Lies, Damn Lies, And Statistics
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"Lies, damned lies, and statistics" is a phrase describing the persuasive power of statistics to bolster weak arguments, "one of the best, and best-known" critiques of applied statistics. It is also sometimes colloquially used to doubt statistics used to prove an opponent's point.
Mark Twain popularized the saying in Chapters from My Autobiography, published in the North American Review in 1907. "Figures often beguile me," Twain wrote, "particularly when I have the arranging of them myself; in which case the remark attributed to Disraeli would often apply with justice and force: 'There are three kinds of lies: lies, damned lies, and statistics.'"
The expression, "there are three types of lies: lies, damn lies and statistics" is often attributed to Benjamin Disraeli (1804-1881) who was Prime Minster of Great Britain from 1874 to 1880, because Mark Twain ascribed it to him in a 1907 article in the North American Review: "Figures often beguile me...particularly when I have the arranging of them myself; in which case the remark attributed to Disraeli would often apply with justice and force: 'There are three kinds of lies: lies, damned lies, and statistics.'"The Phrase Finder offers that it is likely that Twain believed the expression originated from Disraeli because of an 1895 speech by British politician Leonard H. Courtney in New York in which he said, "After all, facts are facts, and although we may quote one to another with a chuckle the words of the Wise Statesman, 'Lies - damn lies - and statistics,' still there are some easy figures the simplest must understand, and the astutest cannot wriggle out of." However, there is no evidence that Courtney was referring to Disraeli.According to The Phrase Finder, the earliest known citation of the expression in close to its current form is by Arthur James Balfour, 1st Earl of Balfour, as quoted in the Manchester Guardian, 29th June 1892: "there are three kinds of falsehoods, lies, damned lies and statistics."Arthur James Balfour, 1st Earl of Balfour (1848-1930), was a British statesman who had held many important government roles by the time of Leonard H. Courtney's 1895 speech, so it seems plausible that the statesman Courtney had in mind was Balfour. However, it seems unlikely that the expression originated with him because, according to Wikipedia, an earlier instance of the phrase (or something close to it) is found four years earlier in a letter to the editor of the British newspaper National Observer, in June 1891:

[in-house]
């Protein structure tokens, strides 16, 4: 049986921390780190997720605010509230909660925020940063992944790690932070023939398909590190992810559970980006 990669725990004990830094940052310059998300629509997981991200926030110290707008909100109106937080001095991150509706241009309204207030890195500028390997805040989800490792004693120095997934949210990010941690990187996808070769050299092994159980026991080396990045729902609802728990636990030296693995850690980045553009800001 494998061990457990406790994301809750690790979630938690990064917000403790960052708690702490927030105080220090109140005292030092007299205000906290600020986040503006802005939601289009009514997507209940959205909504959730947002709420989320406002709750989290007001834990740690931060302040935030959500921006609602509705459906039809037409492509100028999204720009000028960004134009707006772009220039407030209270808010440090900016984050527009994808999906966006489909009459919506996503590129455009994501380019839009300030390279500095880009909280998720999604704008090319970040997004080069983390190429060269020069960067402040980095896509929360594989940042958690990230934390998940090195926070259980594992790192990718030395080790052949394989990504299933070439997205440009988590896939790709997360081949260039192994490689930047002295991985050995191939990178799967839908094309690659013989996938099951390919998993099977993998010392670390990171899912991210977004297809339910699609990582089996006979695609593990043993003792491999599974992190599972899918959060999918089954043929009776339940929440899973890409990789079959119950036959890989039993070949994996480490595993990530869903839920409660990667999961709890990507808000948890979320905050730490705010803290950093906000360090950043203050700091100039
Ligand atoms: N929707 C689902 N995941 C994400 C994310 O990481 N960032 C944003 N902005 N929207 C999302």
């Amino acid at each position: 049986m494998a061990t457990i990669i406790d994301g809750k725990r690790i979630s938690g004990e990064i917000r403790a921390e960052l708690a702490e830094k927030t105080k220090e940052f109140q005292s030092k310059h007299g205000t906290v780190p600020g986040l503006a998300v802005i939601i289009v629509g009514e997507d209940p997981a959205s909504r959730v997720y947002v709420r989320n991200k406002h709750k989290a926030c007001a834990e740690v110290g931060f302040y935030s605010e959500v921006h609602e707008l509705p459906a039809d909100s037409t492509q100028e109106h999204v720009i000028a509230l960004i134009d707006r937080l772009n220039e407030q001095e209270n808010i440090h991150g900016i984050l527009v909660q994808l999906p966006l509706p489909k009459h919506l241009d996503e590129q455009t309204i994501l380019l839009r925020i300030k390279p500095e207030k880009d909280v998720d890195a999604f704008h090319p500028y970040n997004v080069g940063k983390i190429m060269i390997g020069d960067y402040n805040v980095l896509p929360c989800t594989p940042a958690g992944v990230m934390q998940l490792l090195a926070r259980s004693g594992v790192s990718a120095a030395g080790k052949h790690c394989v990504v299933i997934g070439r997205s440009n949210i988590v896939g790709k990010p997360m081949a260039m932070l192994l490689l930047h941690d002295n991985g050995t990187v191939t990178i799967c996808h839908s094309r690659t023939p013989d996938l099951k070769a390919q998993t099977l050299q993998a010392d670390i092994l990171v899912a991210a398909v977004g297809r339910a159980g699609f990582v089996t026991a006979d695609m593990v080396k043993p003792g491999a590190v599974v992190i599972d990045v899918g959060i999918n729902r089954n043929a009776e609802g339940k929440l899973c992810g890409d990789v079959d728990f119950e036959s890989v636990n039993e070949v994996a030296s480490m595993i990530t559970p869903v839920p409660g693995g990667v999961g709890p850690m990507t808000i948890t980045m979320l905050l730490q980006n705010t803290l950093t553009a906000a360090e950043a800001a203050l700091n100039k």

Lies are commonly distinguished into three kinds: First, there are malicious or pernicious lies, or lies the design of which is to do mischief. These are universally condemned. Secondly, there are jocose lies, or lies told for the purpose of amusement and merriment. However common these are, and however lightly they are thought of, a strict moralist will condemn them also, because truth is too sacred to be trifled with. Thirdly, there are officious lies, which are so called because they are intended to promote the benefit of others.
An old jest runs to the effect that there are three degrees of comparison among liars. There are liars, there are outrageous liars, and there are scientific experts. This has lately been adapted to throw dirt upon statistics. There are three degrees of comparison, it is said, in lying. There are lies, there are outrageous lies, and there are statistics. Statisticians can afford to laugh at and profit by jests at their expense.
But, hey, just as Justice and company low-ball state revenue estimates and then claim to have produced budget surpluses, the positive spin is what counts, even if that means relying on lies, damn lies and statistics.
To the extent that this model applies, fabricated options are practically useful as a search strategy. A "useful" fabricated option is one for which we can more easily solve the problem by (1) solving the ... (read more)
I also like that you explained the snowclone "lies, damned lies, and statistics". I'm familiar with both of these cliches, but they're generally overused to the point of meaninglessness. It's clear you used them with purpose.
The full saying referenced in the title of the episode is "There are three kinds of lies: Lies, damn lies, and statistics." The phrase was made popular in the United States by Mark Twain, among others.
In our opinion, the recently released retail sales report is not a reliable indicator of a rebound in the Puerto Rican economy. Intellectual honesty requires, at a minimum, that statistical releases be accompanied with a full analysis of the relevant context. Otherwise, it is just lies, damn lies, and statistics. 2b1af7f3a8